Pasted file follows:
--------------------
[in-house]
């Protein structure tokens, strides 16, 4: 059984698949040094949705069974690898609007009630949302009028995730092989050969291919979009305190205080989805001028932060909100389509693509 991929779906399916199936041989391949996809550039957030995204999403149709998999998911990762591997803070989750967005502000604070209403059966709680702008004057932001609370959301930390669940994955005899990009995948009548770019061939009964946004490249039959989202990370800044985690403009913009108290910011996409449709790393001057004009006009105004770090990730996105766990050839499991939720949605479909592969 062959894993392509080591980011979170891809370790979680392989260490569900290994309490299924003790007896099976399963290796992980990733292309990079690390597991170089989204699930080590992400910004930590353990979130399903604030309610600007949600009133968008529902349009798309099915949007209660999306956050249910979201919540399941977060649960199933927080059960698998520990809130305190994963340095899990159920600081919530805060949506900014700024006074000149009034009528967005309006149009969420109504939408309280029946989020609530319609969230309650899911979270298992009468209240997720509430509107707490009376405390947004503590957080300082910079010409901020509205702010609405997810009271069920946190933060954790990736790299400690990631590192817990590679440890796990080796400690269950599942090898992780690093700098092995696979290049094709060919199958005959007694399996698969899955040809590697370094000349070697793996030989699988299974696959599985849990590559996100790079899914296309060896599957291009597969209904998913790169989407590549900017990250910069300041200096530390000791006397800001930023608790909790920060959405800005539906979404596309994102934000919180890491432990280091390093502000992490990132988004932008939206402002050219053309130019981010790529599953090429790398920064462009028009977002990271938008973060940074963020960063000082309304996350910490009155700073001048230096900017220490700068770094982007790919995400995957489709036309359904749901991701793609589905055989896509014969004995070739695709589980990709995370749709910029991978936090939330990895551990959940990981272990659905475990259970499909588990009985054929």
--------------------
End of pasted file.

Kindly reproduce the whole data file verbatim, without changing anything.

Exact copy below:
[in-house]
């Protein structure tokens, strides 16, 4: 059984698949040094949705069974690898609007009630949302009028995730092989050969291919979009305190205080989805001028932060909100389509693509 991929779906399916199936041989391949996809550039957030995204999403149709998999998911990762591997803070989750967005502000604070209403059966709680702008004057932001609370959301930390669940994955005899990009995948009548770019061939009964946004490249039959989202990370800044985690403009913009108290910011996409449709790393001057004009006009105004770090990730996105766990050839499991939720949605479909592969 062959894993392509080591980011979170891809370790979680392989260490569900290994309490299924003790007896099976399963290796992980990733292309990079690390597991170089989204699930080590992400910004930590353990979130399903604030309610600007949600009133968008529902349009798309099915949007209660999306956050249910979201919540399941977060649960199933927080059960698998520990809130305190994963340095899990159920600081919530805060949506900014700024006074000149009034009528967005309006149009969420109504939408309280029946989020609530319609969230309650899911979270298992009468209240997720509430509107707490009376405390947004503590957080300082910079010409901020509205702010609405997810009271069920946190933060954790990736790299400690990631590192817990590679440890796990080796400690269950599942090898992780690093700098092995696979290049094709060919199958005959007694399996698969899955040809590697370094000349070697793996030989699988299974696959599985849990590559996100790079899914296309060896599957291009597969209904998913790169989407590549900017990250910069300041200096530390000791006397800001930023608790909790920060959405800005539906979404596309994102934000919180890491432990280091390093502000992490990132988004932008939206402002050219053309130019981010790529599953090429790398920064462009028009977002990271938008973060940074963020960063000082309304996350910490009155700073001048230096900017220490700068770094982007790919995400995957489709036309359904749901991701793609589905055989896509014969004995070739695709589980990709995370749709910029991978936090939330990895551990959940990981272990659905475990259970499909588990009985054929």